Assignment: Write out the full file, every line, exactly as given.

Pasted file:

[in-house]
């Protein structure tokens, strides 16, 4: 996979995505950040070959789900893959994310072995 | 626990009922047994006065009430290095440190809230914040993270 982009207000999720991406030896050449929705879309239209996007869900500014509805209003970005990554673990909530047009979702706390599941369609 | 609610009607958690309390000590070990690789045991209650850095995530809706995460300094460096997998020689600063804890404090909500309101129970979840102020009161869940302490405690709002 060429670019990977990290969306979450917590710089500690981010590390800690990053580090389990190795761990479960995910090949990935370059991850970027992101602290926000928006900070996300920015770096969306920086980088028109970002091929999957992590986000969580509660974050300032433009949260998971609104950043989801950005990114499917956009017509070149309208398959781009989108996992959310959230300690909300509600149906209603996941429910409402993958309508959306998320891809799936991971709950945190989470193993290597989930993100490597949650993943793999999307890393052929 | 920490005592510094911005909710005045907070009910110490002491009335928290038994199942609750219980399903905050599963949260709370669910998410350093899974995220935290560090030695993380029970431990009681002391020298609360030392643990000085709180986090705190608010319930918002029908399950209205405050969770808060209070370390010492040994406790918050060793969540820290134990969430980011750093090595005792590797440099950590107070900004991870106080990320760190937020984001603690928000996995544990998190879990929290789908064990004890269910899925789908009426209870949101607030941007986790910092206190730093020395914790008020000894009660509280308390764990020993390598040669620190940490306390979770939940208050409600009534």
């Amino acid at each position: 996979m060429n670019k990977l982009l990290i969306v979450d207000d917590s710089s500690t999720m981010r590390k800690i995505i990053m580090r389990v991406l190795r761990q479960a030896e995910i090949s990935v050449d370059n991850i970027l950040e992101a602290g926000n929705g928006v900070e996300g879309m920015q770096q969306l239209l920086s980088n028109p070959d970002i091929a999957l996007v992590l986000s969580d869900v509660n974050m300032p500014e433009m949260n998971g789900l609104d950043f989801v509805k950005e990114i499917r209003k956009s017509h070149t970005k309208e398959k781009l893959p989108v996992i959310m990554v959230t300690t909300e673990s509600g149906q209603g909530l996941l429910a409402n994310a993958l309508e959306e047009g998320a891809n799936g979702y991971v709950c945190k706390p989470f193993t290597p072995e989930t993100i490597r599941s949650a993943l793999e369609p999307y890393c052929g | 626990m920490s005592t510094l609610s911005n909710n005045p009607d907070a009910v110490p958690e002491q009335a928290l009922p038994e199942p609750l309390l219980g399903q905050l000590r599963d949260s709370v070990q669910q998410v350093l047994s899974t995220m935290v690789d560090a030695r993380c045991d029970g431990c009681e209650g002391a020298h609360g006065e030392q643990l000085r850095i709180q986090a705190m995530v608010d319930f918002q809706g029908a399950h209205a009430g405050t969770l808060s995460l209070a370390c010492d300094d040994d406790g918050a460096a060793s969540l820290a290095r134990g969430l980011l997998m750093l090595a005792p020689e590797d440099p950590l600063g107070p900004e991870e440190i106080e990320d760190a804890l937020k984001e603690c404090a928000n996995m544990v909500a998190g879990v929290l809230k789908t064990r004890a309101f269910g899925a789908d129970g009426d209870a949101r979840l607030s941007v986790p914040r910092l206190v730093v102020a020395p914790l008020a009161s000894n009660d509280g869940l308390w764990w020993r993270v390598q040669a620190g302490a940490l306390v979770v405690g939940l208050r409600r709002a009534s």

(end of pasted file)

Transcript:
[in-house]
């Protein structure tokens, strides 16, 4: 996979995505950040070959789900893959994310072995 | 626990009922047994006065009430290095440190809230914040993270 982009207000999720991406030896050449929705879309239209996007869900500014509805209003970005990554673990909530047009979702706390599941369609 | 609610009607958690309390000590070990690789045991209650850095995530809706995460300094460096997998020689600063804890404090909500309101129970979840102020009161869940302490405690709002 060429670019990977990290969306979450917590710089500690981010590390800690990053580090389990190795761990479960995910090949990935370059991850970027992101602290926000928006900070996300920015770096969306920086980088028109970002091929999957992590986000969580509660974050300032433009949260998971609104950043989801950005990114499917956009017509070149309208398959781009989108996992959310959230300690909300509600149906209603996941429910409402993958309508959306998320891809799936991971709950945190989470193993290597989930993100490597949650993943793999999307890393052929 | 920490005592510094911005909710005045907070009910110490002491009335928290038994199942609750219980399903905050599963949260709370669910998410350093899974995220935290560090030695993380029970431990009681002391020298609360030392643990000085709180986090705190608010319930918002029908399950209205405050969770808060209070370390010492040994406790918050060793969540820290134990969430980011750093090595005792590797440099950590107070900004991870106080990320760190937020984001603690928000996995544990998190879990929290789908064990004890269910899925789908009426209870949101607030941007986790910092206190730093020395914790008020000894009660509280308390764990020993390598040669620190940490306390979770939940208050409600009534």
């Amino acid at each position: 996979m060429n670019k990977l982009l990290i969306v979450d207000d917590s710089s500690t999720m981010r590390k800690i995505i990053m580090r389990v991406l190795r761990q479960a030896e995910i090949s990935v050449d370059n991850i970027l950040e992101a602290g926000n929705g928006v900070e996300g879309m920015q770096q969306l239209l920086s980088n028109p070959d970002i091929a999957l996007v992590l986000s969580d869900v509660n974050m300032p500014e433009m949260n998971g789900l609104d950043f989801v509805k950005e990114i499917r209003k956009s017509h070149t970005k309208e398959k781009l893959p989108v996992i959310m990554v959230t300690t909300e673990s509600g149906q209603g909530l996941l429910a409402n994310a993958l309508e959306e047009g998320a891809n799936g979702y991971v709950c945190k706390p989470f193993t290597p072995e989930t993100i490597r599941s949650a993943l793999e369609p999307y890393c052929g | 626990m920490s005592t510094l609610s911005n909710n005045p009607d907070a009910v110490p958690e002491q009335a928290l009922p038994e199942p609750l309390l219980g399903q905050l000590r599963d949260s709370v070990q669910q998410v350093l047994s899974t995220m935290v690789d560090a030695r993380c045991d029970g431990c009681e209650g002391a020298h609360g006065e030392q643990l000085r850095i709180q986090a705190m995530v608010d319930f918002q809706g029908a399950h209205a009430g405050t969770l808060s995460l209070a370390c010492d300094d040994d406790g918050a460096a060793s969540l820290a290095r134990g969430l980011l997998m750093l090595a005792p020689e590797d440099p950590l600063g107070p900004e991870e440190i106080e990320d760190a804890l937020k984001e603690c404090a928000n996995m544990v909500a998190g879990v929290l809230k789908t064990r004890a309101f269910g899925a789908d129970g009426d209870a949101r979840l607030s941007v986790p914040r910092l206190v730093v102020a020395p914790l008020a009161s000894n009660d509280g869940l308390w764990w020993r993270v390598q040669a620190g302490a940490l306390v979770v405690g939940l208050r409600r709002a009534s």